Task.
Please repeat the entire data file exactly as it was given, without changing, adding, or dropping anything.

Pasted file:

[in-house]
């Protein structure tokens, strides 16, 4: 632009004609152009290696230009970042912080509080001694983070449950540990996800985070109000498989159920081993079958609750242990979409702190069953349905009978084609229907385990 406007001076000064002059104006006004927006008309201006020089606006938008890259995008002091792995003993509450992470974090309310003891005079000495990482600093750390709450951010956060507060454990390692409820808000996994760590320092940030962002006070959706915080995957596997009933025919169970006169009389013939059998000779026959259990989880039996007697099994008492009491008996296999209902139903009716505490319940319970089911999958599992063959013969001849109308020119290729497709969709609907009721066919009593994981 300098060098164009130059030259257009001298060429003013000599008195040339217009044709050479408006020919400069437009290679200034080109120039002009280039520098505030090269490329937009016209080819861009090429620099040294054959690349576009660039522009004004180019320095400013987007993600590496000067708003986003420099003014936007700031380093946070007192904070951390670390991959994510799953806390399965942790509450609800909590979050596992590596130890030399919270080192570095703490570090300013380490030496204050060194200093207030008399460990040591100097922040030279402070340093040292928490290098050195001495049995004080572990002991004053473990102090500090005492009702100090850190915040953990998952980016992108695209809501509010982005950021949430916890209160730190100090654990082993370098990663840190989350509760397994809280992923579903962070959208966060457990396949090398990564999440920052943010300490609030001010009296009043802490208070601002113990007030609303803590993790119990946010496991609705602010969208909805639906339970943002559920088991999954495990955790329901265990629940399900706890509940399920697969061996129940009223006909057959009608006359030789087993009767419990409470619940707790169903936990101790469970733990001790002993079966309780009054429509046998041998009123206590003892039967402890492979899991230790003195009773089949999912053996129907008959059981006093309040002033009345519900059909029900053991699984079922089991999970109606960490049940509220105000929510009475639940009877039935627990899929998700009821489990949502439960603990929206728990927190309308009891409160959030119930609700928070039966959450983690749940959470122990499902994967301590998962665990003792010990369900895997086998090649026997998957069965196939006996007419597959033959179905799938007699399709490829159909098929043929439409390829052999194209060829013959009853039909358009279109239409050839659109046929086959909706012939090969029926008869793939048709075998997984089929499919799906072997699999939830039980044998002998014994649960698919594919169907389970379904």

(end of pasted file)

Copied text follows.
[in-house]
């Protein structure tokens, strides 16, 4: 632009004609152009290696230009970042912080509080001694983070449950540990996800985070109000498989159920081993079958609750242990979409702190069953349905009978084609229907385990 406007001076000064002059104006006004927006008309201006020089606006938008890259995008002091792995003993509450992470974090309310003891005079000495990482600093750390709450951010956060507060454990390692409820808000996994760590320092940030962002006070959706915080995957596997009933025919169970006169009389013939059998000779026959259990989880039996007697099994008492009491008996296999209902139903009716505490319940319970089911999958599992063959013969001849109308020119290729497709969709609907009721066919009593994981 300098060098164009130059030259257009001298060429003013000599008195040339217009044709050479408006020919400069437009290679200034080109120039002009280039520098505030090269490329937009016209080819861009090429620099040294054959690349576009660039522009004004180019320095400013987007993600590496000067708003986003420099003014936007700031380093946070007192904070951390670390991959994510799953806390399965942790509450609800909590979050596992590596130890030399919270080192570095703490570090300013380490030496204050060194200093207030008399460990040591100097922040030279402070340093040292928490290098050195001495049995004080572990002991004053473990102090500090005492009702100090850190915040953990998952980016992108695209809501509010982005950021949430916890209160730190100090654990082993370098990663840190989350509760397994809280992923579903962070959208966060457990396949090398990564999440920052943010300490609030001010009296009043802490208070601002113990007030609303803590993790119990946010496991609705602010969208909805639906339970943002559920088991999954495990955790329901265990629940399900706890509940399920697969061996129940009223006909057959009608006359030789087993009767419990409470619940707790169903936990101790469970733990001790002993079966309780009054429509046998041998009123206590003892039967402890492979899991230790003195009773089949999912053996129907008959059981006093309040002033009345519900059909029900053991699984079922089991999970109606960490049940509220105000929510009475639940009877039935627990899929998700009821489990949502439960603990929206728990927190309308009891409160959030119930609700928070039966959450983690749940959470122990499902994967301590998962665990003792010990369900895997086998090649026997998957069965196939006996007419597959033959179905799938007699399709490829159909098929043929439409390829052999194209060829013959009853039909358009279109239409050839659109046929086959909706012939090969029926008869793939048709075998997984089929499919799906072997699999939830039980044998002998014994649960698919594919169907389970379904």